A Breakdown: Families First Coronavirus Response Act
House leadership and President Trump agreed to legislation Friday night in response to COVID-19. On Saturday, the Families First Coronavirus Response Act passed the House in a bipartisan vote and is now working its way through the Senate.
The Families First Coronavirus Response Act is a relief bill aimed to ease the effects of Coronavirus on the nation’s economy and public health. Here are some key provisions of this bill that would impact business: unemployment compensation, paid sick leave and paid family medical leave.
Paid Sick Leave – This would require private-sector employers with less than 500 employees and the government to provide employees two-weeks of paid sick leave. This leave can be used for employees personally experiencing or caring for family members who are experiencing illness due to coronavirus. This would also apply if school is closed due to other public health emergencies. Employers would be 100% reimbursed quarterly through a tax credit.
Paid Family and Medical Leave – Similar to the paid sick leave employers over 500 employees are exempt from the provision. Also, health care providers, emergency responders and small businesses with fewer than 50 employers may be exempt from this provision by order of the Secretary of Labor if it would cause an undue hardship. Employees will be granted up to 12 weeks of paid family and medical leave to care for families who have been exposed to or have symptoms of coronavirus.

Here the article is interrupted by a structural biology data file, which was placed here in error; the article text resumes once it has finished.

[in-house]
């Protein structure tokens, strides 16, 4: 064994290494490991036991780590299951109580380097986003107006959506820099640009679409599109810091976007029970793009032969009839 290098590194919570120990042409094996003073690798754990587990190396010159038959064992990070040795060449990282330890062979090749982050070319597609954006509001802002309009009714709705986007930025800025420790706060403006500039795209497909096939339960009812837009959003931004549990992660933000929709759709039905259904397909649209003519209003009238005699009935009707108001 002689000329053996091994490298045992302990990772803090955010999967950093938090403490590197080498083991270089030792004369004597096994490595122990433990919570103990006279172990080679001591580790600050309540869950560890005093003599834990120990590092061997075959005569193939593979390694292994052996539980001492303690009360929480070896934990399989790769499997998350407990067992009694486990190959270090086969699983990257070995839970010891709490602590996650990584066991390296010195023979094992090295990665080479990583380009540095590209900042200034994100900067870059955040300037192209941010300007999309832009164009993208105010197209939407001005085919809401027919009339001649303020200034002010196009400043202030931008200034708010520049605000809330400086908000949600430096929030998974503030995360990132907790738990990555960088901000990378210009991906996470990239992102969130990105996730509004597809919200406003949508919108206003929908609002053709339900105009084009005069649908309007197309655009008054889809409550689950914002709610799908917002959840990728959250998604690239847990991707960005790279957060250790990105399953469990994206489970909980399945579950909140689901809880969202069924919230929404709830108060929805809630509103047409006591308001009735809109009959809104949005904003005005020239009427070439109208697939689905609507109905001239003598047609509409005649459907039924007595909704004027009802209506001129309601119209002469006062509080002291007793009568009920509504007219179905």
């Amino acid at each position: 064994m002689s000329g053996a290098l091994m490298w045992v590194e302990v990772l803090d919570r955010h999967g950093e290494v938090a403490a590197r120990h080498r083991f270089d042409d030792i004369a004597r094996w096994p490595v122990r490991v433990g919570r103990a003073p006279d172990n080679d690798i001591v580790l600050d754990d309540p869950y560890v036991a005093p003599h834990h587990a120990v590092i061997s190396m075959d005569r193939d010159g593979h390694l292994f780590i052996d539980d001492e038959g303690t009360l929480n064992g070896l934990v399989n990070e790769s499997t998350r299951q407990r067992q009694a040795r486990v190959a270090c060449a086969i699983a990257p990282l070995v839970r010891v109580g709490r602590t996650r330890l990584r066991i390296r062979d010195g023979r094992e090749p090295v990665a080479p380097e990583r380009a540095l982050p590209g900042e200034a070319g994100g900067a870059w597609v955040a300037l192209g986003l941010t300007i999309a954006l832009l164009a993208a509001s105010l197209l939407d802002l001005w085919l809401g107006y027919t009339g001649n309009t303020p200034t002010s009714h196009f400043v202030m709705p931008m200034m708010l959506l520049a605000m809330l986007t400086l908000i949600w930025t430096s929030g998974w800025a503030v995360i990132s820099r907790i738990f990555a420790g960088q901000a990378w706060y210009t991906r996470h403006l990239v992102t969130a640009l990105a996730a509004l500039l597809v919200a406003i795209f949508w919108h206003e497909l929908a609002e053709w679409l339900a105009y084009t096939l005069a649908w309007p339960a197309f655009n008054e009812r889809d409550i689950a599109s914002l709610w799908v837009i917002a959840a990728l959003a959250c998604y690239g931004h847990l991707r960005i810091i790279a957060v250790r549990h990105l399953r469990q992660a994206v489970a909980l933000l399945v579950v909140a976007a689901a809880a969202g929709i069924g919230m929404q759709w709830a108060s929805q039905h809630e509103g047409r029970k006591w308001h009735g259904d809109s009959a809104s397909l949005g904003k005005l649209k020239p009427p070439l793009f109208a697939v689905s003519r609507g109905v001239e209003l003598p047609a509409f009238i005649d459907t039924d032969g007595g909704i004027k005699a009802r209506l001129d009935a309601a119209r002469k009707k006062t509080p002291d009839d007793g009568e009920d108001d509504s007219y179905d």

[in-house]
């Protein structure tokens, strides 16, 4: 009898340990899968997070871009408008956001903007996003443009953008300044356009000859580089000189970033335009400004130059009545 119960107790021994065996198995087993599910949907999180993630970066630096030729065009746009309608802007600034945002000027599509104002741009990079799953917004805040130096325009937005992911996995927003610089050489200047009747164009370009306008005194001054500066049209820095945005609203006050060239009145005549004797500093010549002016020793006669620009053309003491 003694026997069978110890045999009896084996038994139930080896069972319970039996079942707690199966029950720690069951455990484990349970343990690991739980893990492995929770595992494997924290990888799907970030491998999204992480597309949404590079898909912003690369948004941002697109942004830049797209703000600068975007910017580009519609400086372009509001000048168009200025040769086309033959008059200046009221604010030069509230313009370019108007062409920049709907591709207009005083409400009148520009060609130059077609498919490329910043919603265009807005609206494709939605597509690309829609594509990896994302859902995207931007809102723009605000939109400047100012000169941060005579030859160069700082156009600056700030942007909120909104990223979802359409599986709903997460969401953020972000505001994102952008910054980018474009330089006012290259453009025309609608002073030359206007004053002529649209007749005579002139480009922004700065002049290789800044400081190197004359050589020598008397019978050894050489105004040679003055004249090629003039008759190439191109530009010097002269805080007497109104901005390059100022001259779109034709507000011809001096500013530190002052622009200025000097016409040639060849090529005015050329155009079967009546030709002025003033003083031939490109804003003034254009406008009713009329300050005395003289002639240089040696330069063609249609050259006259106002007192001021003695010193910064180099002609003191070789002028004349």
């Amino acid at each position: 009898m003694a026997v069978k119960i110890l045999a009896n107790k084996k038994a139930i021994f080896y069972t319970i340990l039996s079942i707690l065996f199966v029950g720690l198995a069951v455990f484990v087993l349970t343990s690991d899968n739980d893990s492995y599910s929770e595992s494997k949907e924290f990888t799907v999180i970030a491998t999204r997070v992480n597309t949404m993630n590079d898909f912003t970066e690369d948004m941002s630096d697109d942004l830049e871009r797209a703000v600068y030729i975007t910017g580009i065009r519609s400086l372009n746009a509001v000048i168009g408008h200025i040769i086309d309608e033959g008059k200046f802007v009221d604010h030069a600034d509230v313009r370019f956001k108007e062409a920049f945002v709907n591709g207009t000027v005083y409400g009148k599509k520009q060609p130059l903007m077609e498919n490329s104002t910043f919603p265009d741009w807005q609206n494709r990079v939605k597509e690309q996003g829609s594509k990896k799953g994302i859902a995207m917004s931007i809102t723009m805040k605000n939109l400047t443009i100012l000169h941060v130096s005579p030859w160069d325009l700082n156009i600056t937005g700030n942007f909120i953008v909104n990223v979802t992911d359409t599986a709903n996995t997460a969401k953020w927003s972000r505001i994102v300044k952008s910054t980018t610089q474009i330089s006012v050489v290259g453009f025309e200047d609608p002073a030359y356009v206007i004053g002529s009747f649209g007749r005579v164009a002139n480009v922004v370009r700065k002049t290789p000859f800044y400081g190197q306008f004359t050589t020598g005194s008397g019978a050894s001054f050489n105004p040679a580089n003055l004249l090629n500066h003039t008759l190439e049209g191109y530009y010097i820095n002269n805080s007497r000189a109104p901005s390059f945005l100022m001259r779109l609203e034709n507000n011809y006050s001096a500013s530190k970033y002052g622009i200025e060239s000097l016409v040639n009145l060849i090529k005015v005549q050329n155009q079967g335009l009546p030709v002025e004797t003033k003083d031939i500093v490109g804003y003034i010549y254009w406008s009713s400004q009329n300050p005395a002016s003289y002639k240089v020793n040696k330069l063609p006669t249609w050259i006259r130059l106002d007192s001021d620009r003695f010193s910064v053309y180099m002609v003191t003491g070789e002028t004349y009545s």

Unemployment Compensation – This would provide an additional $1 billion to states for unemployment programs. States with an increase of 10% or higher in their unemployment rate due to the coronavirus would receive 100% federal funding for Extended Benefits. This is normally 50% cost share with state funding. This bill would also extend the ability to collect unemployment benefits beyond the usual 26 weeks and could ease work search requirements. A temporary easement would be given on increases in employer Unemployment Insurance Taxes if they experience high layoff rates as a result of a COVID-19 outbreak.
The U.S. Chamber of Commerce supports this bill and has provided a summary.
This bill if passed would sunset at the end of 2020.
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